Monthly Archives: June 2013

What pediatrics can teach us about addressing adult social determinants of health

patient-centered-medical-homeAttending to the social determinants of health is especially important for children, since children’s experiences – of poverty, poor nutrition, trauma, abuse, neglect, the prenatal environment – can affect physical and mental health for an entire lifetime. As the authors of a recent commentary in JAMA write: “Pediatrics … continues to evolve clinical practice aimed at addressing social determinants because of children’s exquisite vulnerability to the deleterious effects of the social and physical environment, especially the aggregation of social factors associated with poverty.”

The occasion for the commentary – titled Addressing the Social Determinants of Health Within the Patient-Centered Medical Home: Lessons From Pediatrics — is the imminent implementation of the Affordable Care Act. The medical home (also known as the patient-centered medical home) is a concept that originated in pediatrics. The basic idea is that when a team of providers — physicians, nurses, nutritionists, pharmacists, social workers – work together, they can best meet the needs of patients. The Affordable Care Act has several provisions designed to establish and promote medical homes, and the authors of this commentary (two pediatricians and a family medicine practitioner) ask: What has pediatrics learned about addressing social determinants that can be translated to medical homes for adults. Read more

Share

A new blog on the self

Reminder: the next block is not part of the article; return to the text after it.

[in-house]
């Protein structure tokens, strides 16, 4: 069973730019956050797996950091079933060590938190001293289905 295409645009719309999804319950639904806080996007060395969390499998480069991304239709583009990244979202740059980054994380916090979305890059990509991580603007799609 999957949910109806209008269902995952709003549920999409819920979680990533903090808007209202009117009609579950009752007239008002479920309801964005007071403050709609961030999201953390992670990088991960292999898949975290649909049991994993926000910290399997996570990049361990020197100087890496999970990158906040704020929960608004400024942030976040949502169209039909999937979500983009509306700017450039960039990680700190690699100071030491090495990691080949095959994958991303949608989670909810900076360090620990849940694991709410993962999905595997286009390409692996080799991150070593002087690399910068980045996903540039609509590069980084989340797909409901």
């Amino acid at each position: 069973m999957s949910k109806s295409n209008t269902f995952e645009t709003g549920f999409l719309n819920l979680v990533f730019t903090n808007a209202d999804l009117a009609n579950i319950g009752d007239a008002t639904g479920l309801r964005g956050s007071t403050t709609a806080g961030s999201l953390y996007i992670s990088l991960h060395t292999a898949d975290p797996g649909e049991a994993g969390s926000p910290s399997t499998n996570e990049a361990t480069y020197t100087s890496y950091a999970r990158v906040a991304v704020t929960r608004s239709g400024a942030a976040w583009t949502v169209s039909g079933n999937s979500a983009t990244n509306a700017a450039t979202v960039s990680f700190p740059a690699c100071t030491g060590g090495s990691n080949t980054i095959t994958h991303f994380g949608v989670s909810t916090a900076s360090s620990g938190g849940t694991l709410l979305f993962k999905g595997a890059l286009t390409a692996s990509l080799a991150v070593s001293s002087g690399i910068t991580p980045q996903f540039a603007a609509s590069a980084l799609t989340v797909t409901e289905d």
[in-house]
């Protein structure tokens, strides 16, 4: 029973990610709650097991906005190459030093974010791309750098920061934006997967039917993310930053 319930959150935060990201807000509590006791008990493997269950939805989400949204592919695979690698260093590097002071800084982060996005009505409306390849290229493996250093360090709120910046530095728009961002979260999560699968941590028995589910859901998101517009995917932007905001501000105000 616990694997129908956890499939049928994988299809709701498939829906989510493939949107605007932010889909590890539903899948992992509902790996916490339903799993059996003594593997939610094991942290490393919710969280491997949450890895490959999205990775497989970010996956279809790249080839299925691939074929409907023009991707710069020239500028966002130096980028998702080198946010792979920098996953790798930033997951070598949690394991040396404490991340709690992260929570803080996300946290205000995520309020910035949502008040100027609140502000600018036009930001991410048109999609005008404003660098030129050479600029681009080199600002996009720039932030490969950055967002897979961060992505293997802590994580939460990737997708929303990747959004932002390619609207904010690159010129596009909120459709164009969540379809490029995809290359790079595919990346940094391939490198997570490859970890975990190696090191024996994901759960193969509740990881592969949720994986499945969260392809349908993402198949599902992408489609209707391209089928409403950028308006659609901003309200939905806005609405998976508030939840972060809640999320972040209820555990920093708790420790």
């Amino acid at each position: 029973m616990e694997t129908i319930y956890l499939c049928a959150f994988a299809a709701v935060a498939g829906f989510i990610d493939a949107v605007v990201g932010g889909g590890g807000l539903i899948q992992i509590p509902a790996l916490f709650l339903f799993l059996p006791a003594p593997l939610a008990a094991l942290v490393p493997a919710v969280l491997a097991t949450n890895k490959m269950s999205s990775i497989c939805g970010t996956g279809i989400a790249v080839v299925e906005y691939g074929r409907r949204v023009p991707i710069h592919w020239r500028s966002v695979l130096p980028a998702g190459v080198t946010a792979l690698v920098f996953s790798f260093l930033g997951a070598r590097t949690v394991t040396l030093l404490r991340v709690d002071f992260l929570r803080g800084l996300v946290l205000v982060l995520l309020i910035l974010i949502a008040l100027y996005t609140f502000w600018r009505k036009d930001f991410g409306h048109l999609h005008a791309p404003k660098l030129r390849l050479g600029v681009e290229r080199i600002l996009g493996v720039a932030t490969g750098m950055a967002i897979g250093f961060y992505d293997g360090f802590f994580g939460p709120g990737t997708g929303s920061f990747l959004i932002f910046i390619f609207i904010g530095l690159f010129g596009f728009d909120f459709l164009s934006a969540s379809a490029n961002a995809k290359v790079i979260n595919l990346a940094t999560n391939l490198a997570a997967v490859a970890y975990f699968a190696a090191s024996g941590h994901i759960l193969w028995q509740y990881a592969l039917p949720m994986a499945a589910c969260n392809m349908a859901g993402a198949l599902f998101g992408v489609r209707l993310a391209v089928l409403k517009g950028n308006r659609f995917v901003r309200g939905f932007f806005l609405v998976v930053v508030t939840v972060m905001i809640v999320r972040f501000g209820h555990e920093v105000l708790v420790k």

new-blog-kittenI’ve started another blog called Basic research on the self. My intention is to write there about the social and cultural history of the self, aided by insights from sociology, anthropology, philosophy and psychology (especially critical psychology). This is a subject that relates to a number of topics I’ve written about here.

A while back I grouped together my interest in psychopharmaceuticals, cosmetic surgery, happiness/positive psychology, and self-help and labeled these topics “psychological and physical conformity.” When I’ve written about these subjects, I’ve talked about the way things are today. In my new blog, I’d like to step back and ask: How did the society I live in end up valuing self-actualization, self-improvement, and maximized happiness – as well as an impossibly ideal notion of physical appearance — above all else?

That question also relates to a number of my other interests here — healthism, the social determinants of health, inequality, neoliberalism. It’s much easier to convince people they’re personally responsible for their health and well-being (including their socioeconomic status) if they’ve already developed a self-concept based on the ideology of the self-contained, autonomous individual. Read more

Share